Hope Reflected

Encouragement and Hope from God's Word

courageous Archive



January 2022

Bold as a lion

Written by , Posted in Christian Living, Published Work

"The Bible not only describes the devil as a lion; this mighty animal is used to illustrate Christians as well. "...the righteous are bold as a lion." (Proverbs 28:1) Read more on hopereflected.com

A roaring lion

“Be sober, be vigilant; because your adversary the devil, as a roaring lion, walketh about, seeking whom he may devour:” (1 Peter 5:8). Anyone who’s watched a documentary about lions understands the picture being described here. A roaring lion is both fierce and hungry, with a powerful roar that can be heard up to 8km away. Lions have a distinctive prowess; they act gracefully and swiftly to take over their prey – even when their prey is running in the opposite direction.

Peter warned believers that the devil is “seeking whom he may devour,” walking and watching for the best opportunity to destroy Christians. If he fails at one attempt, most assuredly he will continue trying until he succeeds.

Lions are not afraid to face each other head on

Fortunately, this is not a one-sided battle. The Bible not only describes the devil as a lion; this mighty animal is used to illustrate Christians as well. “The wicked flee when no man pursueth:” Proverbs 28:1 opens, “but the righteous are bold as a lion.” Bold as a lion not only in the sense of our ability to pursue, but also bold as a lion that is not afraid to face another lion head on. Observation of nature has shown us that lions will fight one another in situations when they are threatened, when their cubs are in danger, and when another lion assaults their territory.

Biblical examples of courageous Christians

Fellow Christians, we are not to turn away in times of adversity, we are not to shrink back and sulk away silently when our beliefs are openly contradicted and wrongfully made out to be backwards; these are the very times that we are trained for. The confrontations that we face courageously every day prepare us for even greater adversaries.

Consider David, who before defeating Goliath bravely killed a lion that threatened his sheep (1 Samuel 17:35). Look at Samson, who before destroying the temple and defeating the Philistines, killed a lion that attacked him (Judges 14:5-6). Famously, Daniel was cast into a den of ravenous lions and demonstrated courageous bravery the whole night through, and then his accusers were cast in and destroyed by the same lions before they reached the bottom of the den (Daniel 6:20-24).

Be prepared to give an answer

Paul wrote in his letter to the Philippians that Christians become more confident when they see other Christians boldly “speak the word without fear” (Philippians 1:14). What do our brothers and sisters in Christ see when they look at us? We are exhorted in 2 Timothy 2:15 to “Study to shew thyself approved unto God, a workman that needeth not to be ashamed, rightly dividing the word of truth.” Are we working for God, are we prepared to give an answer for the hope that is in us when someone questions us or contradicts what’s right?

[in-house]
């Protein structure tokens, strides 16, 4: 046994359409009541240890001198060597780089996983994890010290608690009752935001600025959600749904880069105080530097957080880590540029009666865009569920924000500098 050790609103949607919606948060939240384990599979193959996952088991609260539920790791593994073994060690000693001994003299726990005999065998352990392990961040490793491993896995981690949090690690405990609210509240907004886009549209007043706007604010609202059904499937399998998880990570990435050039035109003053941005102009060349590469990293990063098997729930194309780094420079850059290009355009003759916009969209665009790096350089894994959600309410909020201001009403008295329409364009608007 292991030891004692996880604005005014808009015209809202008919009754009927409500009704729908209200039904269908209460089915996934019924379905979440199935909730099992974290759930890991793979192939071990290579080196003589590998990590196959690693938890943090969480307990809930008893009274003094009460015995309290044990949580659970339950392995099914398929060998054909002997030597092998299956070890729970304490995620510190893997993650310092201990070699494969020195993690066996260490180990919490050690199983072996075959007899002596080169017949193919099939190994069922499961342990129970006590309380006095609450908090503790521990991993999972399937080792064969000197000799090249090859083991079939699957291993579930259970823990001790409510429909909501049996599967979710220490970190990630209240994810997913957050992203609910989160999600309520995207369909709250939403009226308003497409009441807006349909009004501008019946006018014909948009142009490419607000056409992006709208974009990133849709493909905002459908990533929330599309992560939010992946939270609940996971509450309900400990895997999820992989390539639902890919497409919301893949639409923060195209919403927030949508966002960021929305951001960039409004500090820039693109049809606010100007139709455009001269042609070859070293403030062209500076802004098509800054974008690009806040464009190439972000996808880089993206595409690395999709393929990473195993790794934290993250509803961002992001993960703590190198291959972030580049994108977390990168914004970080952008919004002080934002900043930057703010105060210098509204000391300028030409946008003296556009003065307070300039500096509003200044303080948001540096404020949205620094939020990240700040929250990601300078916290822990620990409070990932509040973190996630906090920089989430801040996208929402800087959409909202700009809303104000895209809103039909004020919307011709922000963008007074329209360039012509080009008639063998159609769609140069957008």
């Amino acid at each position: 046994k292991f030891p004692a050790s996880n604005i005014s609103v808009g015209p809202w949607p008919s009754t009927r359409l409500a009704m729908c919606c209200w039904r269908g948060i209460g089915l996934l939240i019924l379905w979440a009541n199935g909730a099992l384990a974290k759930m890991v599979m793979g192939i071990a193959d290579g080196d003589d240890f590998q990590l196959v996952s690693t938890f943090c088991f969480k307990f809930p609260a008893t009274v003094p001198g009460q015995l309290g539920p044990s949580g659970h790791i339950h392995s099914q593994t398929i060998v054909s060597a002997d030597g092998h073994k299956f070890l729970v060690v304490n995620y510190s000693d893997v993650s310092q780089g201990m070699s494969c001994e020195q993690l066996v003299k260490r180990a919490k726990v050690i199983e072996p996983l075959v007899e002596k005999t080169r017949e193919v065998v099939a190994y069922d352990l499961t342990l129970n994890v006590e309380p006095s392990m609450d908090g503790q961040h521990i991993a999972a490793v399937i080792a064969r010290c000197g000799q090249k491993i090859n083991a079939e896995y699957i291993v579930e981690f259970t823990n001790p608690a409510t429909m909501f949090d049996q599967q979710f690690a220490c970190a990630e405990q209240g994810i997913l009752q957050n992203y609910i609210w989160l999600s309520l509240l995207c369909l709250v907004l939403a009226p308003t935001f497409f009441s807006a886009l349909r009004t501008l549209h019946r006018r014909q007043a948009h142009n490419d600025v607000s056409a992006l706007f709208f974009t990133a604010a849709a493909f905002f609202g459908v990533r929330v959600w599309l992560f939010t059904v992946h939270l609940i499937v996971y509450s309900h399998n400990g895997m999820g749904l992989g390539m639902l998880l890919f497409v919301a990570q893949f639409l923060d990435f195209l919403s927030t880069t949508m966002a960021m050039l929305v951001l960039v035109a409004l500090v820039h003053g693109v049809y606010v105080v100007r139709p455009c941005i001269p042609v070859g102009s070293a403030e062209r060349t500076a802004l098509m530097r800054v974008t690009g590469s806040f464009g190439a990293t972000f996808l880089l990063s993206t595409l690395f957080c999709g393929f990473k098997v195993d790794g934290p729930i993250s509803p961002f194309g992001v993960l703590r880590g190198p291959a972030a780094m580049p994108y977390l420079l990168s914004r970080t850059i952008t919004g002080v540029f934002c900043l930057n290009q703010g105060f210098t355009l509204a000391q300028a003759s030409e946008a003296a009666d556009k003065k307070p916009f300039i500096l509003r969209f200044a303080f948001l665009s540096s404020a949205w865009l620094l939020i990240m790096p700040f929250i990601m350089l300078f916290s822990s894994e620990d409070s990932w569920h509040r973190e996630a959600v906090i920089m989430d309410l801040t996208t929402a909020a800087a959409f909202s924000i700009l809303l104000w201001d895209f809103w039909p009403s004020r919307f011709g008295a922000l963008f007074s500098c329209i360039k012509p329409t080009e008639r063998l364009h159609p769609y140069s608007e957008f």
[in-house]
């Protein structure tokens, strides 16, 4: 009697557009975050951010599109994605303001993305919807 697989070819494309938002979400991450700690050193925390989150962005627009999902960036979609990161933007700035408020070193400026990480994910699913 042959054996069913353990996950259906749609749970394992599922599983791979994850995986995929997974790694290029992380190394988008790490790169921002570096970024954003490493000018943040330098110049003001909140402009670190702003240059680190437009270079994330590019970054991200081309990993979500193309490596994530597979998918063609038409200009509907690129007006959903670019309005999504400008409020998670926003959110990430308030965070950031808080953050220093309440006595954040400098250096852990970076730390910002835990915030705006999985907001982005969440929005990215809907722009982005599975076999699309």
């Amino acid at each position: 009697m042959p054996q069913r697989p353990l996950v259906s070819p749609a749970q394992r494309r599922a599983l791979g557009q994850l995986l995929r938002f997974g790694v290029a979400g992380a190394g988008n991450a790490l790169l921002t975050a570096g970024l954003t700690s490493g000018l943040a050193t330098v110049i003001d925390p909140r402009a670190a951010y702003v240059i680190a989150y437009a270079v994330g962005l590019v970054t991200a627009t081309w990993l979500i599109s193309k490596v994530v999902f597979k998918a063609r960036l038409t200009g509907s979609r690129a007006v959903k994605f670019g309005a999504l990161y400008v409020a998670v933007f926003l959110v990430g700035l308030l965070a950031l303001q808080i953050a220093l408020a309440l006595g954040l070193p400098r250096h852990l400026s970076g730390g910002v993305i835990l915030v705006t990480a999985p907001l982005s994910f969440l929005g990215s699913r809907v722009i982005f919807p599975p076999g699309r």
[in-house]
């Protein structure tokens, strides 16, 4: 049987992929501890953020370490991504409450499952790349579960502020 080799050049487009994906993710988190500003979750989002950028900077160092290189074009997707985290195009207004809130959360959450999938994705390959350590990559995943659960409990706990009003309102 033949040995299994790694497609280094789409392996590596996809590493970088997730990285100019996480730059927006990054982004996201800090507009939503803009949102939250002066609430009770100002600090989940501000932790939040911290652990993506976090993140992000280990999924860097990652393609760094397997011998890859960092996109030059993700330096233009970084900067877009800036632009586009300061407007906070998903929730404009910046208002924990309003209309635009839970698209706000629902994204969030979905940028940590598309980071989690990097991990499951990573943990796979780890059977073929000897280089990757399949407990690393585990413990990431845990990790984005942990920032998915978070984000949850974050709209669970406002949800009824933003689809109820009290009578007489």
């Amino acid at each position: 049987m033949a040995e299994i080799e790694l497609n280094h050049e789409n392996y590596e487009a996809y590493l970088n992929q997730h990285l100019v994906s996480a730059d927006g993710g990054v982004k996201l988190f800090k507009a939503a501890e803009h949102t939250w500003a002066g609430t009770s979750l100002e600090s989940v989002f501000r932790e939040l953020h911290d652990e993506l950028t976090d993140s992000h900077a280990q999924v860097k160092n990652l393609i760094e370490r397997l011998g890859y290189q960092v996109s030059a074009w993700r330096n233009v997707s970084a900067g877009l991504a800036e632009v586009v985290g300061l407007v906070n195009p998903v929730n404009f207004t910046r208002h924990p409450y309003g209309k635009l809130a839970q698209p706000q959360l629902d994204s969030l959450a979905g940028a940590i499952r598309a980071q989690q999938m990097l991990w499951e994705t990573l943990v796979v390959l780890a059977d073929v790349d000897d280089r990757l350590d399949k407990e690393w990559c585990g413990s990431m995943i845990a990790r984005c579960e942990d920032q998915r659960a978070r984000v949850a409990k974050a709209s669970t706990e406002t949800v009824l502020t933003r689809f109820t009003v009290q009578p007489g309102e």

“speak the word without fear.”

Philippians 1:14

We should not be ashamed! Unfortunately, we often avoid giving hard answers because we want to be liked and we want to be comfortable. In doing so, we become cowards, and we teach our children the same. Matthew Henry wrote that, “Sin makes men cowards. Whatever difficulties the righteous meet in the way of duty, they are not daunted.” Christian lions need to stop basking and start being bold.

Originally published as “Bold as a lion.” Independent Plus. September 2, 2021: 5. Print. Web.

Read more about being bold here.



September 2018

Hope Reflected | Be of good courage

Written by , Posted in Christian Living, Published Work

"Be of good courage, and He shall strengthen thine heart." Psalm 27:14 | Read more at hopereflected.com

Be of good courage

It’s up to us to make the decision to live a life filled with courage

If you’re familiar with C.S. Lewis’s book, The Lion, The Witch, and the Wardrobe, then you’re likely familiar with the characters of Aslan and Lucy. In Lewis’s book Voyage of the Dawn Treader, Aslan whispers to Lucy, “Courage, dear heart,” and it is shortly after this that the ship Lucy is sailing on travels from darkness into light. “And all at once everybody realized that there was nothing to be afraid of and never had been,” writes Lewis.

In a recent column, I wrote about the importance of choosing joy, and today I’d like to suggest that courage is also a choice. Courage is a decision that we make in the face of fear, opposition, and uncertainty, and it can change everything.

“Be strong, and of good courage,” are words that, by my count, appear at least 10 times throughout Scripture; these words are written four times in the first chapter of Joshua alone! Time and time again throughout the Bible, we are encouraged and commanded as Christians to be of good courage and to be courageous. To be of good courage and lead by example. To be of good courage and not be afraid or quiet when it seems like the majority of people disagree with you and want to silence you. To be of good courage and to stand firm and to stand up for what is right.